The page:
Host gill attachment causes blood-feeding by the salmon louse (Lepeophtheirus salmonis) chalimus larvae and alters parasite development and transcriptome
Journal article, Peer reviewed
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Original versionParasites & Vectors. 2020, 13, 225. 10.1186/s13071-020-04096-0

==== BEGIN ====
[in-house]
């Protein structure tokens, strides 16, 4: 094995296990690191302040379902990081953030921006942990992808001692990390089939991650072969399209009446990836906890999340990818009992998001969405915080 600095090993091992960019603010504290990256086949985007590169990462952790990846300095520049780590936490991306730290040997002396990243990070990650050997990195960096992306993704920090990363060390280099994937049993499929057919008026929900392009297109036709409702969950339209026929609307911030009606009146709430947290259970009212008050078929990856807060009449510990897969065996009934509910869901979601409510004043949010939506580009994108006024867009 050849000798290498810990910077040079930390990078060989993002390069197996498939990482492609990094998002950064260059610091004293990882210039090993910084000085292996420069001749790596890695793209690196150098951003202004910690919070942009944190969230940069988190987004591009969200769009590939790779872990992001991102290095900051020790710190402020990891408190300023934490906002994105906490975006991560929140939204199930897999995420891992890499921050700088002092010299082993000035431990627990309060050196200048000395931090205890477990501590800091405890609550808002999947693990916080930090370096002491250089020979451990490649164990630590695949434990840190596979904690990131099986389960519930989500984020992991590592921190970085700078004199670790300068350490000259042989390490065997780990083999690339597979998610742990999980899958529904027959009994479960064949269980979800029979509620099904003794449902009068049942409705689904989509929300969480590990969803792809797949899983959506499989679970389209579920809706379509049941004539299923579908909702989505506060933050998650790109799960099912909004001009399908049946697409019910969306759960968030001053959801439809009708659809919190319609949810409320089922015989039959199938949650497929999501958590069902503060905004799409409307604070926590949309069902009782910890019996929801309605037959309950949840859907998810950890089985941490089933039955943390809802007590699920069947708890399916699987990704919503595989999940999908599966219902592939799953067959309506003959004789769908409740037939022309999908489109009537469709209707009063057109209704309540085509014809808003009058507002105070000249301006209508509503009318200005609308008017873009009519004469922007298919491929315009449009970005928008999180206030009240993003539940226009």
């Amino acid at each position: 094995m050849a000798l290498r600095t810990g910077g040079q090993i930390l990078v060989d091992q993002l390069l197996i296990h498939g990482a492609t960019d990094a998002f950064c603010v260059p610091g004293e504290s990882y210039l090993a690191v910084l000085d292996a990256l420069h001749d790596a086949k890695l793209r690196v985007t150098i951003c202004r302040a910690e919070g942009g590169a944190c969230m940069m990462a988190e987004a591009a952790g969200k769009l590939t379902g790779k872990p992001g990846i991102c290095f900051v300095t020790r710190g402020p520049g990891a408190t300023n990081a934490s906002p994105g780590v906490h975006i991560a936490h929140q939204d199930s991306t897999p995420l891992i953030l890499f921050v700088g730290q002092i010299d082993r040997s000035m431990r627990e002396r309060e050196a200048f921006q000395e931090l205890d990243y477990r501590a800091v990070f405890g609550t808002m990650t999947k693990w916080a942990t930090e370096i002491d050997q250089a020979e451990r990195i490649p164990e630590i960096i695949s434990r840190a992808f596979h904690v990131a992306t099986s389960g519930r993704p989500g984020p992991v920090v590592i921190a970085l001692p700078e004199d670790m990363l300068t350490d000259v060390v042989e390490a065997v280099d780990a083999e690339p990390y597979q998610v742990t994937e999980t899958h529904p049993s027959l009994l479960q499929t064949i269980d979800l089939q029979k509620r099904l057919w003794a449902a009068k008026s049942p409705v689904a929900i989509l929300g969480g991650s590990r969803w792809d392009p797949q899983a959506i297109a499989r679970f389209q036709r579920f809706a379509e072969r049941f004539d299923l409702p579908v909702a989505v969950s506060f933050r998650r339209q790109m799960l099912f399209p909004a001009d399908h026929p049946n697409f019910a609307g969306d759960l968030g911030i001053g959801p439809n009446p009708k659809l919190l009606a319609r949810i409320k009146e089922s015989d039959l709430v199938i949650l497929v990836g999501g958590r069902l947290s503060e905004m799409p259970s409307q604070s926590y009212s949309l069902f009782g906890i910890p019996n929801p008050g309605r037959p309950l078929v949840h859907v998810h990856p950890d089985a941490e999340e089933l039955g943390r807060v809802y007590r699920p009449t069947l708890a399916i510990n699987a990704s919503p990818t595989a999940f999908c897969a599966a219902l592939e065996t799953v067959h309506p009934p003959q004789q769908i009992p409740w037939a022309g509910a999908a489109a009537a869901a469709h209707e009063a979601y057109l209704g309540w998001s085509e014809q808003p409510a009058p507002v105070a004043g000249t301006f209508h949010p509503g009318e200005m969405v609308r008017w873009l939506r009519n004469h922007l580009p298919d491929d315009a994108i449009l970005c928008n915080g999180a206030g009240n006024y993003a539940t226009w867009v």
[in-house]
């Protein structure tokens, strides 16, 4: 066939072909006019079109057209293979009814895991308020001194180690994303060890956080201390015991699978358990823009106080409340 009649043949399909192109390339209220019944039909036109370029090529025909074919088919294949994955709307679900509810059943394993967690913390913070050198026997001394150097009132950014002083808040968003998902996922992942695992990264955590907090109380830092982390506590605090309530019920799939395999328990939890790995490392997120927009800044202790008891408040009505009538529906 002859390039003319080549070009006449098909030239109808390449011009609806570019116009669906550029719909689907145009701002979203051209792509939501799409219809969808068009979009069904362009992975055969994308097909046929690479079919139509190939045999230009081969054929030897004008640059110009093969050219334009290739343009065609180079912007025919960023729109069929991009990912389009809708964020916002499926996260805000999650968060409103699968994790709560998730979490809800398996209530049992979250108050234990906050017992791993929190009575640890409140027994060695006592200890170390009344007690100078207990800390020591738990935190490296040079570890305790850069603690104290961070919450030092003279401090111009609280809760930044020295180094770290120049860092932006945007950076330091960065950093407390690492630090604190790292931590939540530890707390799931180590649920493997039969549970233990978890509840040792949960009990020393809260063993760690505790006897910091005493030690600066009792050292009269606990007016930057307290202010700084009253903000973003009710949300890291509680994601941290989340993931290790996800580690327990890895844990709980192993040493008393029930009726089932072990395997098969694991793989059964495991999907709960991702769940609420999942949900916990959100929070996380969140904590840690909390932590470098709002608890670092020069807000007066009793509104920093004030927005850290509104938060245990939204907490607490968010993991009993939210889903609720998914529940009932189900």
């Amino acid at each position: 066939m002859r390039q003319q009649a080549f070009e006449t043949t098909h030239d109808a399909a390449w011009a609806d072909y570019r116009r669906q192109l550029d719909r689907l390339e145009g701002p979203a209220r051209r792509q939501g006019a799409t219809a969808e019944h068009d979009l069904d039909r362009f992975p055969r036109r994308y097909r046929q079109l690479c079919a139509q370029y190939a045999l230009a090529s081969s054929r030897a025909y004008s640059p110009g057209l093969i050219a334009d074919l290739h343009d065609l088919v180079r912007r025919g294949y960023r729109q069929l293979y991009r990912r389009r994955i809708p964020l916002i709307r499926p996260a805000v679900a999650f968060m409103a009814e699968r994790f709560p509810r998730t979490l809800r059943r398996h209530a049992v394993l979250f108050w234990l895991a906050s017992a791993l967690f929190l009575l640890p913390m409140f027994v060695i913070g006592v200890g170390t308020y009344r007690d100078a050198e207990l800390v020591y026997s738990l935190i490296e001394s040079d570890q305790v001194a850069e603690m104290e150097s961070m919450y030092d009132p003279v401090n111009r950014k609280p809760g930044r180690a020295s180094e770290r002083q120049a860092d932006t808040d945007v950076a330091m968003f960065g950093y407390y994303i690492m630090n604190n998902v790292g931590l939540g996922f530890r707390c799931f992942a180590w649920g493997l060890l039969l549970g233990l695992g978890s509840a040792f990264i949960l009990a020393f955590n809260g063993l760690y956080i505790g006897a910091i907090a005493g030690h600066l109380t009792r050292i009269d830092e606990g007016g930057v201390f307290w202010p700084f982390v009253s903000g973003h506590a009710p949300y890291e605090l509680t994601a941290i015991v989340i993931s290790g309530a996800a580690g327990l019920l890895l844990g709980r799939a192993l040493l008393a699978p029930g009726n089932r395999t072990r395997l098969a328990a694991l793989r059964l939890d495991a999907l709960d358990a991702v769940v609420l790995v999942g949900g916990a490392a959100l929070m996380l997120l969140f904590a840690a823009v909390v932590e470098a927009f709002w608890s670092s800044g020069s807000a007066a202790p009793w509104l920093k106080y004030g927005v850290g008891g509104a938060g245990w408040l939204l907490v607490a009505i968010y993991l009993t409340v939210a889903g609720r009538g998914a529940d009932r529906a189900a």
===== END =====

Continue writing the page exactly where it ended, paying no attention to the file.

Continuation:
Background: Blood-feeding is a common strategy among parasitizing arthropods, including the ectoparasitic salmon louse (Lepeophtheirus salmonis), feeding off its salmon host’s skin and blood. Blood is rich in nutrients, among these iron and heme. These are essential molecules for the louse, yet their oxidative properties render them toxic to cells if not handled appropriately. Blood-feeding might therefore alter parasite gene expression. Methods: We infected Atlantic salmon with salmon louse copepodids and sampled the lice in two different experiments at day 10 and 18 post-infestation. Parasite development and presence of host blood in their intestines were determined. Lice of similar instar age sampled from body parts with differential access to blood, namely from gills versus lice from skin epidermis, were analysed for gene expression by RNA-sequencing in samples taken at day 10 for both experiments and at day 18 for one of the experiments. Results: We found that lice started feeding on blood when becoming mobile preadults if sitting on the fish body; however, they may initiate blood-feeding at the chalimus I stage if attached to gills. Lice attached to gills develop at a slower rate. By differential expression analysis, we found 355 transcripts elevated in lice sampled from gills and 202 transcripts elevated in lice sampled from skin consistent in all samplings. Genes annotated with “peptidase activity” were among the ones elevated in lice sampled from gills, while in the other group genes annotated with “phosphorylation” and “phosphatase” were pervasive. Transcripts elevated in lice sampled from gills were often genes relatively highly expressed in the louse intestine compared with other tissues, while this was not the case for transcripts elevated in lice sampled from skin. In both groups, more than half of the transcripts were from genes more highly expressed after attachment. Conclusions: Gill settlement results in an alteration in gene expression and a premature onset of blood-feeding likely causes the parasite to develop at a slower pace.